"Assay.—Introduce about 10 Gm. of Asafetida into a tared, 250 mil Erlenmeyer flask, determine the exact weight of the drug, add 100 mils of alcohol, and having connected the flask with an upright condenser, boil the mixture in the flask during one hour or until the drug is completely disintegrated. Then transfer the contents of the flask to two counterpoised, plainly folded filters one within the other, so that the triple fold of the inner filter is laid against the single side of the outer, and wash the flask and filter with consecutive, small portions of boiling alcohol until the washings no longer produce a cloudiness when dropped into water. Collect and reserve the mixed alcoholic solutions, for the qualitative tests given above. Dry the filters and flask to a constant weight at a temperature of about 115° C. (239° F.). Now determine the weight of the residue on the filter and in the flask and calculate its percentage from the amount of Asafetida originally taken. This percentage of alcohol-insoluble material, when subtracted from 100, gives the percentage of alcohol-soluble constituents contained in the Asafetida." U. S.
"Rounded or flattened tears from twelve to twenty-five millimetres in diameter, or masses containing tears, greyish-white to dull yellow, darkening on keeping. Fresh tears usually tough at ordinary temperatures, hard when cold. Internally yellowish and translucent, or milk-white and opaque; freshly exposed surfaces often slowly become pink, then red, and finally reddish-brown. Odor strong, alliaceous and persistent; taste bitter, acrid and alliaceous. When triturated with water Asafetida forms a white emulsion. When the freshly fractured surface of a tear is touched with sulphuric acid, a bright red or brownish-red color is produced. The tincture obtained by macerating 0.5 gramme of Asafetida with 10 millilitres of alcohol (90 per cent.), filtered, made alkaline with strong solution of ammonia, and then largely diluted with alcohol (90 per cent.), does not exhibit a blue fluorescence (distinction from and absence of galbanum). Contains not more than 50 per cent. of matter insoluble in alcohol (90 per cent.). Ash not more than 15 per cent." Br.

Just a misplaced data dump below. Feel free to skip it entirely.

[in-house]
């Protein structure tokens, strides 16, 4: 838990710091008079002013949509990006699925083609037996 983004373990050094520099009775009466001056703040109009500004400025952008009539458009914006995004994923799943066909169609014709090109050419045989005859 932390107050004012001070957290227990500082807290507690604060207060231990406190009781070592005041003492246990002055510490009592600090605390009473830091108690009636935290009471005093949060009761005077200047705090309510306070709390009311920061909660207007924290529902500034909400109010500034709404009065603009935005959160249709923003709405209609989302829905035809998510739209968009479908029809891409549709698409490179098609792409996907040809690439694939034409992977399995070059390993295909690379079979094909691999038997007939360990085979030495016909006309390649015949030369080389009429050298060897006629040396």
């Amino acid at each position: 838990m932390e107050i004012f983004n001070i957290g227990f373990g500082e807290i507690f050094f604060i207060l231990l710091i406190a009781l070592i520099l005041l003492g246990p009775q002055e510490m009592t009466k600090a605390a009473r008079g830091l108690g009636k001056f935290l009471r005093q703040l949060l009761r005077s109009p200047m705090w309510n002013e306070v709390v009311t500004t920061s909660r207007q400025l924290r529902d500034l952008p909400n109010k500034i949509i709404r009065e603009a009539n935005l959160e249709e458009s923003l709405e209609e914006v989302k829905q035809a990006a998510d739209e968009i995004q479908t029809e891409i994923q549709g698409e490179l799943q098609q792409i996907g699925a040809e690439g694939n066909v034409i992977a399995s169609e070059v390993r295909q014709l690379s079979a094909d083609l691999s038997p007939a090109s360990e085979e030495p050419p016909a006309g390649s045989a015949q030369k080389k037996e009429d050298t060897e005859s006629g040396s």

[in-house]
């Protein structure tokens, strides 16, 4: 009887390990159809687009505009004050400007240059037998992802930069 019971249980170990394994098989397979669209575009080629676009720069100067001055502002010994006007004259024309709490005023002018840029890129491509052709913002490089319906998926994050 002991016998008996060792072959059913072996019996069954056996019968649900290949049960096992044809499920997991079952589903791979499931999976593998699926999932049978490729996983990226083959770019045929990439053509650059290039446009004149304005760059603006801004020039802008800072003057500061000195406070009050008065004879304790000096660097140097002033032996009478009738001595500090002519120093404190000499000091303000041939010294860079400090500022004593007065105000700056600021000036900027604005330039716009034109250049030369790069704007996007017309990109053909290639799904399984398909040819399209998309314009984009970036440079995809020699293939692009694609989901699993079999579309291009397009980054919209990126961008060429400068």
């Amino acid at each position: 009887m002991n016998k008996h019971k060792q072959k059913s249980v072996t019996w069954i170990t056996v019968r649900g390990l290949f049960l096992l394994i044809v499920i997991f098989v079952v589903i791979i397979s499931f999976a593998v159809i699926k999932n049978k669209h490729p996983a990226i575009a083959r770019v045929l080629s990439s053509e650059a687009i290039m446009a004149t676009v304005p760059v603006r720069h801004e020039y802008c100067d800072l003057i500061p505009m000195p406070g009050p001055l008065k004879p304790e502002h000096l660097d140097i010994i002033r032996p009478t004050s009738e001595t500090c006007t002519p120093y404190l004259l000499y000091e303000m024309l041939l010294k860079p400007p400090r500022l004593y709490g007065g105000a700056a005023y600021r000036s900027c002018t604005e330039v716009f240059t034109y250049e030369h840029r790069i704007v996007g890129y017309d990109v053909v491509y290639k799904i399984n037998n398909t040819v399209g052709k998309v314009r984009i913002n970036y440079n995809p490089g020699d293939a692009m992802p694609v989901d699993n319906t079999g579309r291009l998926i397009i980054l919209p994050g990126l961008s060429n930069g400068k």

Much commercial asafetida of prime appearance fails to come up to the requirements of the U. S. Pharmacopoeia. Large quantities are said to be returned from the United States ports to Europe on account of their failure to contain the proper percentage of material soluble in alcohol, and in reducing the requirements from 60 to 50 per cent. the revisers of the U. S. P. VIII yielded to a slight extent to the necessities of the situation, but the U. S. P. IX raised the percentage of alcohol-soluble constituents to 60 per cent. for asafetida and to 50 per cent. of powdered asafetida. Macerated in water it produces a turbid red solution, and triturated with that fluid it gives a white or pinkish milky emulsion of considerable permanence. Touched with nitric acid (sp. gr. 1.2) the tear becomes of an evanescent green color. In 100 parts, Pelletier found 65 parts of resin, 19.44 of gum, 11.66 of bassorin, 3.60 of volatile oil, with traces of acid calcium malate. J. Polasek examined the pure tears of Asafoetida amygdaloides, finding the following constituents: 61.40 per cent. of resin soluble in ether, which is regarded by him to be the ferulaic acid ester of asaresino-tannol; 0.60 per cent. of resin insoluble in ether, regarded to be free asaresino-tannol; 25.10 per cent. of gum; 6.70 per cent. of volatile oil; 0.06 per cent. of vanillin; 1.28 per cent. of free ferulaic acid; 2.36 per cent. moisture; 2.50 per cent. impurities. Asaresino-tannol has the composition corresponding to the formula C24H35O5. The author has prepared a benzoyl derivative, C24H33O5.C6H5CO, and an acetyl derivative, C24H33O5.CH6CO, which prove it to contain a hydroxyl group—viz., C24H33O4.OH. Umbelliferone was obtained as a secondary product of hydrolysis with sulphuric acid from asaresino-tannol, and was also obtained from ferulaic acid synthetically, guaiacol being produced at the same time. By nitrification of asaresino-tannol, picric acid is produced. (A. Pharm., 1897, ccxxxv, 125, 132.) The odor of the gum-resin depends on the volatile oil, which may be procured by distillation with water or alcohol, and amounts to from 6 to 9 per cent., according to Flückiger. It is lighter than water, colorless when first distilled, but becomes yellow with age, of an exceedingly offensive odor, and of a taste at first flat, but afterwards bitter and acrid. Hlasiwetz (Ann. Ch. Ph., lxxi, 23) considers it a mixture, in variable proportions, of the sulphide and disulphide of a compound radical consisting of carbon and hydrogen (C6H11). Allyl persulphide, which is sublimed when oil of mustard is heated with potassium persulphide, is said by Wertheim to have an extremely intense odor of asafetida, a fact which justifies the supposition that it may be identical with the oil of that gum-resin. (Gmelin, ix, 377.) Semmler, in a later study (Ber. d. Chem. Ges., 23, p. 3530, and 24, p. 78), states that it contains pinene and a second terpene in smaller amount, and in the higher boiling fractions, a disulphide, C7H14S2; a disulphide, C11H20S2; a body (C10H16O)n; a disulphide, C8H18S2; and C10H18S2.